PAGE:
Committee Democrats also found evidence that I recommended Tim Griffin, a bright and capable lawyer, for a U.S. attorney position in Arkansas after I learned that the then-U.S. attorney was likely to leave his post. Mr. Griffin was well-qualified. He graduated from Tulane Law, practiced with an outstanding New Orleans firm, worked as an aide to Assistant Attorney General Michael Chertoff, was a special assistant U.S. attorney in the Eastern District of Arkansas, and served as an Army reserve officer in the Judge Advocate General corps in Iraq. Mr. Griffin had earlier been considered for a different U.S. attorney post and was the first choice of a Justice Department panel of career and noncareer officials.

Democrats have seized on an October 2006 email sent to me by White House staffer Scott Jennings that said Mr. Iglesias shouldn't "be shy about doing his job" on state Attorney General Patricia Madrid, who was then running to unseat Republican Rep. Heather Wilson. Despite all their digging, Judiciary Democrats produced not a shred of evidence that I encouraged Mr. Iglesias to undertake a prosecution. And they found nothing that showed that I responded to Mr. Jennings' email or understood what he meant by it.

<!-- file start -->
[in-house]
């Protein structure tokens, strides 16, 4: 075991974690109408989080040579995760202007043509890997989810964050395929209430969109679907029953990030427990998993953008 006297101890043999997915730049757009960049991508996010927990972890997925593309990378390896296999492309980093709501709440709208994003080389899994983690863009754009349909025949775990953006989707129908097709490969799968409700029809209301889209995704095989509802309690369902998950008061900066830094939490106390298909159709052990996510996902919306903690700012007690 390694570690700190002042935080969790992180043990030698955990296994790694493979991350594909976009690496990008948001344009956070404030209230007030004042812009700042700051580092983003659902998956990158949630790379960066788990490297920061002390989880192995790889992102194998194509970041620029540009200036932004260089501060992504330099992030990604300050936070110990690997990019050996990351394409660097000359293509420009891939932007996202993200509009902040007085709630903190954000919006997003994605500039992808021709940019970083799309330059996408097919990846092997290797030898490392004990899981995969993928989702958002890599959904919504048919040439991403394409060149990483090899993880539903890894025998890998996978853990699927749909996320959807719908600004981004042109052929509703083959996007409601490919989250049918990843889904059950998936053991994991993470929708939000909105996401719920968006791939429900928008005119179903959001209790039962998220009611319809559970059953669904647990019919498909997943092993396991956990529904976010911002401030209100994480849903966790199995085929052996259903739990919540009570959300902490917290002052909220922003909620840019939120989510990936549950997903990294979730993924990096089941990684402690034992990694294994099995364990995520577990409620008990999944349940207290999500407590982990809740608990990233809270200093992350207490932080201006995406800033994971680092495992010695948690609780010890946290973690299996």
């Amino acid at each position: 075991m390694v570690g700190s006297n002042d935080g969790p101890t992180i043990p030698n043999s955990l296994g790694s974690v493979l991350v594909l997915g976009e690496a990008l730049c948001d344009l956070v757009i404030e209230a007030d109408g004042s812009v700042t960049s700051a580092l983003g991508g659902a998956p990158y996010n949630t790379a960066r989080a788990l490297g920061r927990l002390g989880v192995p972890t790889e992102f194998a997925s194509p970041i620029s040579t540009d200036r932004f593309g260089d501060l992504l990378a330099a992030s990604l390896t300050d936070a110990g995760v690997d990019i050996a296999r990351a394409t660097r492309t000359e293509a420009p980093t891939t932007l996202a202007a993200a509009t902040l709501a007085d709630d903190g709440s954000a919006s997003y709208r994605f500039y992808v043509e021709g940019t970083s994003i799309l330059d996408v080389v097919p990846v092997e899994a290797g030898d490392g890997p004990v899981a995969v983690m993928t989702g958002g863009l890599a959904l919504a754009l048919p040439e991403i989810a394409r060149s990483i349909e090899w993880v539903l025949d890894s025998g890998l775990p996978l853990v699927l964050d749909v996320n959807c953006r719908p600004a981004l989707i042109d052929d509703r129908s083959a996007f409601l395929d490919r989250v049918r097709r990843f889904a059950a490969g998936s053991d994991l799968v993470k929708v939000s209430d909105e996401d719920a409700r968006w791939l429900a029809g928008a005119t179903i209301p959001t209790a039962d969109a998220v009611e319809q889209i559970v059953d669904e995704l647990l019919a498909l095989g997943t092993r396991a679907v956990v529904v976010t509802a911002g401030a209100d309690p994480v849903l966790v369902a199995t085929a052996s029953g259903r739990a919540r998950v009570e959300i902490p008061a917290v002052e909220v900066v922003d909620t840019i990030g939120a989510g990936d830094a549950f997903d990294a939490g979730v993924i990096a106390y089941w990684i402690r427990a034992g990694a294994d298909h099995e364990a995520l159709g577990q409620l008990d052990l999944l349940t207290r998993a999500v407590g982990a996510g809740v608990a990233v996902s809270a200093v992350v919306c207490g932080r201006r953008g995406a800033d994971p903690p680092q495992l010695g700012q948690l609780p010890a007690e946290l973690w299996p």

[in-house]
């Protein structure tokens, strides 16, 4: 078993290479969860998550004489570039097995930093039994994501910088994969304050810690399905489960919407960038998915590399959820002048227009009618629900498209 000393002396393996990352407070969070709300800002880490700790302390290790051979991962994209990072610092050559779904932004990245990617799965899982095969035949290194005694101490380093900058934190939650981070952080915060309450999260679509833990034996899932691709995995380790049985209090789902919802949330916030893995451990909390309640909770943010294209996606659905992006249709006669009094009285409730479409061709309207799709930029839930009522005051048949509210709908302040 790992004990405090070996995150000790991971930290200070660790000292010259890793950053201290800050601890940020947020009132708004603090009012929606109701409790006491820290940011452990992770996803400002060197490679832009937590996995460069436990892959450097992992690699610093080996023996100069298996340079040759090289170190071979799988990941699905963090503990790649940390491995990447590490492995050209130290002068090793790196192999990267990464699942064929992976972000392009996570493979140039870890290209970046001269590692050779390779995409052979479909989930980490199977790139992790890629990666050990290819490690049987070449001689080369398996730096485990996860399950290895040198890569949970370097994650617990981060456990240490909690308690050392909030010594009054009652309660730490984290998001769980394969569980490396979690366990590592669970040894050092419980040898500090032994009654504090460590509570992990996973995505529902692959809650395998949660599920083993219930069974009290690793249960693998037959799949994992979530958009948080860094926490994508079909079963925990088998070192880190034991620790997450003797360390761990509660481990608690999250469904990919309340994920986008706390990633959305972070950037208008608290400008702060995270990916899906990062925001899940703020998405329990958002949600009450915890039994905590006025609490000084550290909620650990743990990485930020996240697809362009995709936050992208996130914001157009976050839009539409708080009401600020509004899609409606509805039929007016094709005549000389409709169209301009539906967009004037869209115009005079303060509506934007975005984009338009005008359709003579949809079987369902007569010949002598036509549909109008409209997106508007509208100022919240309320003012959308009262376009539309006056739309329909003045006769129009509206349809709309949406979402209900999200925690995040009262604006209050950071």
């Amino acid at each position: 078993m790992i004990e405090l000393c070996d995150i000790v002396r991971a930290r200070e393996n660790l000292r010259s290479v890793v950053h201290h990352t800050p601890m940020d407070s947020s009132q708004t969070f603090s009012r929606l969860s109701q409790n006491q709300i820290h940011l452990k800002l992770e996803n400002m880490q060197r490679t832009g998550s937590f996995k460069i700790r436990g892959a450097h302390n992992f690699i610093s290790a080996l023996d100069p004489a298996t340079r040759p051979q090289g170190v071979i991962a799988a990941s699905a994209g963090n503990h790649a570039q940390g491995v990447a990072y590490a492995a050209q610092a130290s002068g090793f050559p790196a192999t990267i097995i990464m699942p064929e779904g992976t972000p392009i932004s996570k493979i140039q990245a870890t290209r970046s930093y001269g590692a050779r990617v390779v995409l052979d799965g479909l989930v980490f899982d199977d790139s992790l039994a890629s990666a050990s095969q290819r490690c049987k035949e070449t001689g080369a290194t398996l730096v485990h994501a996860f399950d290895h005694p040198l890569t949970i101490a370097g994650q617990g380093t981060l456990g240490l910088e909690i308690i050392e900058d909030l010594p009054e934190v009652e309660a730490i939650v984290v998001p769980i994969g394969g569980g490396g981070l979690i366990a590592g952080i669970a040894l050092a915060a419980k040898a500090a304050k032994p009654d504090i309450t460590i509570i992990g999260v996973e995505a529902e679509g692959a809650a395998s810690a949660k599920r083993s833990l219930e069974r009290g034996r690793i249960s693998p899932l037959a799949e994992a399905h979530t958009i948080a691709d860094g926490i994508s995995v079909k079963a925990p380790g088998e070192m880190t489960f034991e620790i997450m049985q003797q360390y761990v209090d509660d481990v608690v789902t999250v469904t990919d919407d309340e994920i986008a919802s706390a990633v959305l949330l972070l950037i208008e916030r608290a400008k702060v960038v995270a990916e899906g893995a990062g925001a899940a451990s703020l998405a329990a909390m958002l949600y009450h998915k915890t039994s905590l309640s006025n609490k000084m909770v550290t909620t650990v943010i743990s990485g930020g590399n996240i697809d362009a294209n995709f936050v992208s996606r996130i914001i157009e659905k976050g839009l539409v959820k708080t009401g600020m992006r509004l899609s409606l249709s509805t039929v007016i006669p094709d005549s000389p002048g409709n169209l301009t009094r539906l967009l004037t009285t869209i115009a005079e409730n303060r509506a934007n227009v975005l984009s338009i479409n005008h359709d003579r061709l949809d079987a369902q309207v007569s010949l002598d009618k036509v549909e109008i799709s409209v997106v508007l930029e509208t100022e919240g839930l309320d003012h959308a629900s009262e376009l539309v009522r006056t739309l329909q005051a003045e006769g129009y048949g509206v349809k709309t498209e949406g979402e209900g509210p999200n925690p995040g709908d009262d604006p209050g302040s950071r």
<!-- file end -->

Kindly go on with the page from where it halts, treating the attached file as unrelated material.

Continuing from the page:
Judiciary Democrats asked little about Don Siegelman's bribery conviction, despite overheated assertions by the Times, Scott Pelley of CBS's "60 Minutes," and various MSNBC talking heads that I was behind the prosecution of the former governor. Judiciary Democrats didn't get testimony from either Mr. Siegelman or Dana Jill Simpson, the eccentric Alabama lawyer who drew attention by publicly supporting the allegations. Committee staff confided to me that they considered her an unreliable witness. I also understand that Mr. Siegelman and Ms. Simpson refused to cooperate with the Justice Department's review of his claim of political persecution, while I willingly gave sworn testimony.

Unfazed by facts and left with nothing to support their suspicions, the Times and Post editorial boards and Judiciary Democrats now seem to hope that special prosecutor Nora Dannehy, who is looking into the U.S. attorneys removals, will dig up something that implicates me. I am confident her findings will confirm that my actions were limited and proper. Perhaps then Judiciary Democrats will focus on more important issues and the Times and Post will admit their mistakes. It would be the responsible thing to do.